6. Criteria for Considering Change
6.1 The Scottish Government recognises that there are a number of areas where there may be proposals for change in response to this call for evidence and views.
6.2 Careful consideration will be given to all views expressed, supporting evidence and propositions for change offered. In assessing any proposals, the Scottish Government will be guided by the matrix for tax decision making in the Framework for Tax, set out below. Whilst not all aspects of the matrix will be relevant, respondents should take this into account when submitting responses.
6.3 In addition, as set out in the Framework for Tax, the Scottish Government is committed to designing taxes that minimise opportunities for tax avoidance practices. It is widely recognised that the introduction of new exemptions and reliefs can have the potential to introduce complexity and result in loopholes and opportunities for tax avoidance. The Scottish Government will carefully consider this in assessing potential options for change.
Proposals must be accompanied by a policy costing, including an estimate of the impact on our funding position and, where appropriate, an analysis of the distributional impacts. This should include the potential for long-term economic impacts, as well as any impacts on future budgets and the tax base.
Principles and Objectives
Policy options should be considered against the Principles of Good Tax Policy Making, with a clear rationale for any deviation, as well as our strategic objectives and the core policy objectives of the proposed change, identifying any conflicts or trade-offs.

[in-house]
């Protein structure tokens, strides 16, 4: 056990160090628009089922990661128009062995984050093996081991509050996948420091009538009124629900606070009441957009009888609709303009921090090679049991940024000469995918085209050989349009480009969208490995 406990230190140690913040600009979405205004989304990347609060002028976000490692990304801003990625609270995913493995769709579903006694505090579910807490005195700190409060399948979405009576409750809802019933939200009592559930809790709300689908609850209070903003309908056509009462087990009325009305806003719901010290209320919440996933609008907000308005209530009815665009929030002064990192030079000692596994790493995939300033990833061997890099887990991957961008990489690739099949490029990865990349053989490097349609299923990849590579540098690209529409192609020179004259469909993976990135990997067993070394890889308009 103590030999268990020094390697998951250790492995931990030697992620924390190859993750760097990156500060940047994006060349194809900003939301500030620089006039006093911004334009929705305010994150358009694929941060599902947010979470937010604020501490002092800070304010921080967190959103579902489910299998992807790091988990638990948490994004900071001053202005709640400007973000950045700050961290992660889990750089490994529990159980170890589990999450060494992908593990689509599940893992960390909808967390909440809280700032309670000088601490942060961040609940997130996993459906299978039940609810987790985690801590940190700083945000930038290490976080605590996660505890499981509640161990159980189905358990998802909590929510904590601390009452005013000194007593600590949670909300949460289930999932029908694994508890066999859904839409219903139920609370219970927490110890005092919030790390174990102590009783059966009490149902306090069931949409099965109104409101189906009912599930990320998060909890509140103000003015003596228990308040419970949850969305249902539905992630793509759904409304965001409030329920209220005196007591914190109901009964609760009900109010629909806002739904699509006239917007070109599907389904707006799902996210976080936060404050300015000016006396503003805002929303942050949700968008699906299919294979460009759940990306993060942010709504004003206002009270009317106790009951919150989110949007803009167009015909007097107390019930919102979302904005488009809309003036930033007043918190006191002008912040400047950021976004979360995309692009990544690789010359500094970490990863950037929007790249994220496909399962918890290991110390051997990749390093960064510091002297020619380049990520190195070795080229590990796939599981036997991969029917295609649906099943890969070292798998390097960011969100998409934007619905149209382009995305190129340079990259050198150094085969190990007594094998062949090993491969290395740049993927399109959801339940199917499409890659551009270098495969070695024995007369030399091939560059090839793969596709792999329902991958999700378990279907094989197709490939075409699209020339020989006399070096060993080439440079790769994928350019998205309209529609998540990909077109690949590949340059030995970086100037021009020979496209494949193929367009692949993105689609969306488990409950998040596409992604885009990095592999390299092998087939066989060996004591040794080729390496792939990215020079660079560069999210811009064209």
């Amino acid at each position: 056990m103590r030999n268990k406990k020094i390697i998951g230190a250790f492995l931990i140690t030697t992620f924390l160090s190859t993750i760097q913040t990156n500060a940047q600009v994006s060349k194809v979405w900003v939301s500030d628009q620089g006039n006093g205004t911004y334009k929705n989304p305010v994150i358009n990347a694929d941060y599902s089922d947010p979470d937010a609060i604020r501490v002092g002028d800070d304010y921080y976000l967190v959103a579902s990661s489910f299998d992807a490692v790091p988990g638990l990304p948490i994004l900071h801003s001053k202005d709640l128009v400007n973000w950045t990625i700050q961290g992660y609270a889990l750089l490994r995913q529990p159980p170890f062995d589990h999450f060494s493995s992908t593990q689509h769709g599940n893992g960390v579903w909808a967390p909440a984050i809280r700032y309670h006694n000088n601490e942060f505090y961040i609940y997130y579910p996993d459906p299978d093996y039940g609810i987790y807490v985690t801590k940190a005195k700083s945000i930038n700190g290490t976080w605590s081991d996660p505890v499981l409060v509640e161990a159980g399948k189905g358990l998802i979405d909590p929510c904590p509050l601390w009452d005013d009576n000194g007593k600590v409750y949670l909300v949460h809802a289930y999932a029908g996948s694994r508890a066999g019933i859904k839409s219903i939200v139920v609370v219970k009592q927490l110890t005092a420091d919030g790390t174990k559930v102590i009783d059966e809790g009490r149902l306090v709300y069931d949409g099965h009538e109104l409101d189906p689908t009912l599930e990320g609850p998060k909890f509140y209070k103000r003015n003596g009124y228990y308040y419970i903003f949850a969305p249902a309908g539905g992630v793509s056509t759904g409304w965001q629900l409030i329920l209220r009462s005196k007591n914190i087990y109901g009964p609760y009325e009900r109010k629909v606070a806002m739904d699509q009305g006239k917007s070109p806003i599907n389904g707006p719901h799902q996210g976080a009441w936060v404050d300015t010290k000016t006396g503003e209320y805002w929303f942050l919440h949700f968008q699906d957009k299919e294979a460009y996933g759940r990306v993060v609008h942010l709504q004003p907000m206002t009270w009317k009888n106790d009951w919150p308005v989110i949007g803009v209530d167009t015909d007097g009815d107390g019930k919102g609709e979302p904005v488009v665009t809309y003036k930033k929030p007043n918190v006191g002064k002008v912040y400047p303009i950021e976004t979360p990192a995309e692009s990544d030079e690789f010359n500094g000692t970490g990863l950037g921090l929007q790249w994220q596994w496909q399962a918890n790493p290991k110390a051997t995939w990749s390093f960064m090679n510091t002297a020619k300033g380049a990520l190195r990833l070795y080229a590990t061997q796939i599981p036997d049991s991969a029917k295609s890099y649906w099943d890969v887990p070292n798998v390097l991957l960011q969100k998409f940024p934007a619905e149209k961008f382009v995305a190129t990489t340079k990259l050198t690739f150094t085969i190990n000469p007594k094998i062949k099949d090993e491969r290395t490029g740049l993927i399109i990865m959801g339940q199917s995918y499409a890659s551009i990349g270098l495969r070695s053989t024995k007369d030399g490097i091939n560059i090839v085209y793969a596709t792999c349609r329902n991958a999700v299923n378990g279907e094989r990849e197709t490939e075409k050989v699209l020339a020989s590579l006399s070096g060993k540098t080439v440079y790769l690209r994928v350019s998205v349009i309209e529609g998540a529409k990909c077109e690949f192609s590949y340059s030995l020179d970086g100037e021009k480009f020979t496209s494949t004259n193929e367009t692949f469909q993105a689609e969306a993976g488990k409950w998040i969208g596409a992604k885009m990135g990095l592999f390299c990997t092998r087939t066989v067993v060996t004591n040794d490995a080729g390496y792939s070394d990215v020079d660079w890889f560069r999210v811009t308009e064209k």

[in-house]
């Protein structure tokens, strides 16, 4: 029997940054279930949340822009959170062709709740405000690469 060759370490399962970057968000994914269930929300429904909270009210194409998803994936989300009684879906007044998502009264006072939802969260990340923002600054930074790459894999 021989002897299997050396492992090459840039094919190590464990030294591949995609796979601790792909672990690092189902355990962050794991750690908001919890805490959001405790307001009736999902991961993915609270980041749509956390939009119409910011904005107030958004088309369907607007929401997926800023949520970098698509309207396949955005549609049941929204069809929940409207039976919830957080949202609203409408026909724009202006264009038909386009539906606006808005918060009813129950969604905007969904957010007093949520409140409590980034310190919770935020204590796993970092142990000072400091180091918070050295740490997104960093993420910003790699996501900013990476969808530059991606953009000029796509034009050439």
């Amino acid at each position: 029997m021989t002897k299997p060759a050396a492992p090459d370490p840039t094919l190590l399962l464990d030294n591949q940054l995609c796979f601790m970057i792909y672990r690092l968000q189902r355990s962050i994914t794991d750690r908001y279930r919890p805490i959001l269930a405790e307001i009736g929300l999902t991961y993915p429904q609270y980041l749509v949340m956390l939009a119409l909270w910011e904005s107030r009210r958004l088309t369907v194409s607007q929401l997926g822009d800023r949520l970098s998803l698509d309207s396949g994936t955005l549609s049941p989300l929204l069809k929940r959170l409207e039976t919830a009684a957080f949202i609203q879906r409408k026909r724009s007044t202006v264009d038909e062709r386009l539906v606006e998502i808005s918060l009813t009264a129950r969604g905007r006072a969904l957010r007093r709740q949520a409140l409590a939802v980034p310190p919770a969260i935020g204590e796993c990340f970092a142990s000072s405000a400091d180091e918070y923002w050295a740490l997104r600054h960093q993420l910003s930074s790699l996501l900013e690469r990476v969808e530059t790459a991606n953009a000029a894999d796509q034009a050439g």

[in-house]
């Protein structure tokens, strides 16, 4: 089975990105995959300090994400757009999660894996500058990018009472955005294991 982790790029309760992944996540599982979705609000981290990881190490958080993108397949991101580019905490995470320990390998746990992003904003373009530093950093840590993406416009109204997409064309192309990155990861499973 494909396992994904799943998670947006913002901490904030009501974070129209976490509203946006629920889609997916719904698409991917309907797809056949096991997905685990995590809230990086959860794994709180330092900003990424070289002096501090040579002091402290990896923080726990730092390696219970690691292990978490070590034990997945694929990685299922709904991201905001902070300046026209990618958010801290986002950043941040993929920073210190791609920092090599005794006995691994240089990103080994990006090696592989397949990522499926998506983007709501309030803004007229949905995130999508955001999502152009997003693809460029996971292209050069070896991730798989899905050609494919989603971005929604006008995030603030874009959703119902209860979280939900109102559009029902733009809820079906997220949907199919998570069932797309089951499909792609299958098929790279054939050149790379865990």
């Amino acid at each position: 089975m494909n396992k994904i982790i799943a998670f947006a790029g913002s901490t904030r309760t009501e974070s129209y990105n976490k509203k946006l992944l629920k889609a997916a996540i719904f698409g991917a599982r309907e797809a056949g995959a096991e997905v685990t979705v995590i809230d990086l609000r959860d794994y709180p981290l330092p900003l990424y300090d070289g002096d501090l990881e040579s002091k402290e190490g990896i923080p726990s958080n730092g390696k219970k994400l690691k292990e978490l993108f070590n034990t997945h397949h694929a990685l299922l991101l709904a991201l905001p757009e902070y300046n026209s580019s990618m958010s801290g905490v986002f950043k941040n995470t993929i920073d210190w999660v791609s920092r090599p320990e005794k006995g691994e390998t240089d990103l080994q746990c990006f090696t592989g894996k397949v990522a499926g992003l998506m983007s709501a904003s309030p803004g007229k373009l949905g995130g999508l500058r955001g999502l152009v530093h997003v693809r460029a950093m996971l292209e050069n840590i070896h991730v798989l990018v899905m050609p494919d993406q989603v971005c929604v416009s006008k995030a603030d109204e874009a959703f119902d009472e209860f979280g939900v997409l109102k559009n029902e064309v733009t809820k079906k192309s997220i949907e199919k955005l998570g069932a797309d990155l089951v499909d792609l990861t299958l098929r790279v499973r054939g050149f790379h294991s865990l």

Proposals should be considered in the round alongside: other devolved and local tax policies; our economic strategy; spending plans; social security commitments; wider devolved and local government policies; and UK tax and fiscal policies. Analysis should seek to identify any conflicts or trade-offs.
Affordability and Value for Money
Policy costings should be assessed for affordability and value for money, particularly if tax reliefs or exemptions are being considered.
The policy development process should surface and consider potential impacts, including unintended consequences, and include applicable impact assessments. For example, in relation to equalities, business and regulation, the environment, human rights and the Fairer Scotland Duty.
Deliverability and Administration
Issues pertaining to delivery, administration and collection should be identified and considered at the earliest opportunity, in consultation with the relevant tax authorities, including consideration of the administrative burden on taxpayers and other delivery partners. Assessment should also be given to any legal, operational or political concerns and impact on the Fiscal Framework or in relation to devolution. Timing of a proposed intervention should be considered in relation to fiscal and economic cycles.
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